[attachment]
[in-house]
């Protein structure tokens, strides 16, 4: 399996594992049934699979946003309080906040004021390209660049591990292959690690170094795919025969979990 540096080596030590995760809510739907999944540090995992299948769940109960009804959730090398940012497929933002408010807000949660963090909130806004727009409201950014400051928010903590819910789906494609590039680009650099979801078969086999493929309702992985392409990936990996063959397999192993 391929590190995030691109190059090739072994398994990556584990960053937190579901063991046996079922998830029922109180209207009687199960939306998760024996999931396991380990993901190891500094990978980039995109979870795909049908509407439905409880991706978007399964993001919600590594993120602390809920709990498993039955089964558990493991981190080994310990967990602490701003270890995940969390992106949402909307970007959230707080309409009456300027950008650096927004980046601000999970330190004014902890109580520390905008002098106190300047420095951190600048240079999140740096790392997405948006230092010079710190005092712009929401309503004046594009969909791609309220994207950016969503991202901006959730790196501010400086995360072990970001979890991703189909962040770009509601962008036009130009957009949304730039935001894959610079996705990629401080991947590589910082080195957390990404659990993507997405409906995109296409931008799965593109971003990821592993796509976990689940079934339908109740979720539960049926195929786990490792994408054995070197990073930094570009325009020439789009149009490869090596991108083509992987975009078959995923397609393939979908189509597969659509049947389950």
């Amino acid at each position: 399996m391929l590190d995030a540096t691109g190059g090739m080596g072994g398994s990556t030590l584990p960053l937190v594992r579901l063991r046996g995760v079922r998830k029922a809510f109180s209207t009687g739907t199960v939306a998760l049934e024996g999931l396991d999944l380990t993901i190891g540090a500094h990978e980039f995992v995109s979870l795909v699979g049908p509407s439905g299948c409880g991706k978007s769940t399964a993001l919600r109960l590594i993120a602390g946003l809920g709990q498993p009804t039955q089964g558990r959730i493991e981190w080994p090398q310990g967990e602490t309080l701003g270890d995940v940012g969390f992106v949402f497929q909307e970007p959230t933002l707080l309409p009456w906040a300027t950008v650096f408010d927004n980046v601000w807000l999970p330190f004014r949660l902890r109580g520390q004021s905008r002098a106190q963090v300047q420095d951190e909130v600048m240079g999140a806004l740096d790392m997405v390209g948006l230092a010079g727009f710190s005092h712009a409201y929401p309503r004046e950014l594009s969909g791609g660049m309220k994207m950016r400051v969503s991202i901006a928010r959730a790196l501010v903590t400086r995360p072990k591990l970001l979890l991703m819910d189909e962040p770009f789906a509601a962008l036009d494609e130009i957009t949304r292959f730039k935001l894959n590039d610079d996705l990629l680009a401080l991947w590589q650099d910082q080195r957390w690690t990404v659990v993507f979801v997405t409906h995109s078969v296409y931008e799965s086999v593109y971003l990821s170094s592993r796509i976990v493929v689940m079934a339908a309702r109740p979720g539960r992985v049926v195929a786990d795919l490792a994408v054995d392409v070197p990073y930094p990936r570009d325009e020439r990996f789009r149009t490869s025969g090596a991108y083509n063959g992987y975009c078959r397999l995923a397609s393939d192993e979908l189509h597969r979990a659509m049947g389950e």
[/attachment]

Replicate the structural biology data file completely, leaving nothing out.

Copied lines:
[in-house]
């Protein structure tokens, strides 16, 4: 399996594992049934699979946003309080906040004021390209660049591990292959690690170094795919025969979990 540096080596030590995760809510739907999944540090995992299948769940109960009804959730090398940012497929933002408010807000949660963090909130806004727009409201950014400051928010903590819910789906494609590039680009650099979801078969086999493929309702992985392409990936990996063959397999192993 391929590190995030691109190059090739072994398994990556584990960053937190579901063991046996079922998830029922109180209207009687199960939306998760024996999931396991380990993901190891500094990978980039995109979870795909049908509407439905409880991706978007399964993001919600590594993120602390809920709990498993039955089964558990493991981190080994310990967990602490701003270890995940969390992106949402909307970007959230707080309409009456300027950008650096927004980046601000999970330190004014902890109580520390905008002098106190300047420095951190600048240079999140740096790392997405948006230092010079710190005092712009929401309503004046594009969909791609309220994207950016969503991202901006959730790196501010400086995360072990970001979890991703189909962040770009509601962008036009130009957009949304730039935001894959610079996705990629401080991947590589910082080195957390990404659990993507997405409906995109296409931008799965593109971003990821592993796509976990689940079934339908109740979720539960049926195929786990490792994408054995070197990073930094570009325009020439789009149009490869090596991108083509992987975009078959995923397609393939979908189509597969659509049947389950």
């Amino acid at each position: 399996m391929l590190d995030a540096t691109g190059g090739m080596g072994g398994s990556t030590l584990p960053l937190v594992r579901l063991r046996g995760v079922r998830k029922a809510f109180s209207t009687g739907t199960v939306a998760l049934e024996g999931l396991d999944l380990t993901i190891g540090a500094h990978e980039f995992v995109s979870l795909v699979g049908p509407s439905g299948c409880g991706k978007s769940t399964a993001l919600r109960l590594i993120a602390g946003l809920g709990q498993p009804t039955q089964g558990r959730i493991e981190w080994p090398q310990g967990e602490t309080l701003g270890d995940v940012g969390f992106v949402f497929q909307e970007p959230t933002l707080l309409p009456w906040a300027t950008v650096f408010d927004n980046v601000w807000l999970p330190f004014r949660l902890r109580g520390q004021s905008r002098a106190q963090v300047q420095d951190e909130v600048m240079g999140a806004l740096d790392m997405v390209g948006l230092a010079g727009f710190s005092h712009a409201y929401p309503r004046e950014l594009s969909g791609g660049m309220k994207m950016r400051v969503s991202i901006a928010r959730a790196l501010v903590t400086r995360p072990k591990l970001l979890l991703m819910d189909e962040p770009f789906a509601a962008l036009d494609e130009i957009t949304r292959f730039k935001l894959n590039d610079d996705l990629l680009a401080l991947w590589q650099d910082q080195r957390w690690t990404v659990v993507f979801v997405t409906h995109s078969v296409y931008e799965s086999v593109y971003l990821s170094s592993r796509i976990v493929v689940m079934a339908a309702r109740p979720g539960r992985v049926v195929a786990d795919l490792a994408v054995d392409v070197p990073y930094p990936r570009d325009e020439r990996f789009r149009t490869s025969g090596a991108y083509n063959g992987y975009c078959r397999l995923a397609s393939d192993e979908l189509h597969r979990a659509m049947g389950e």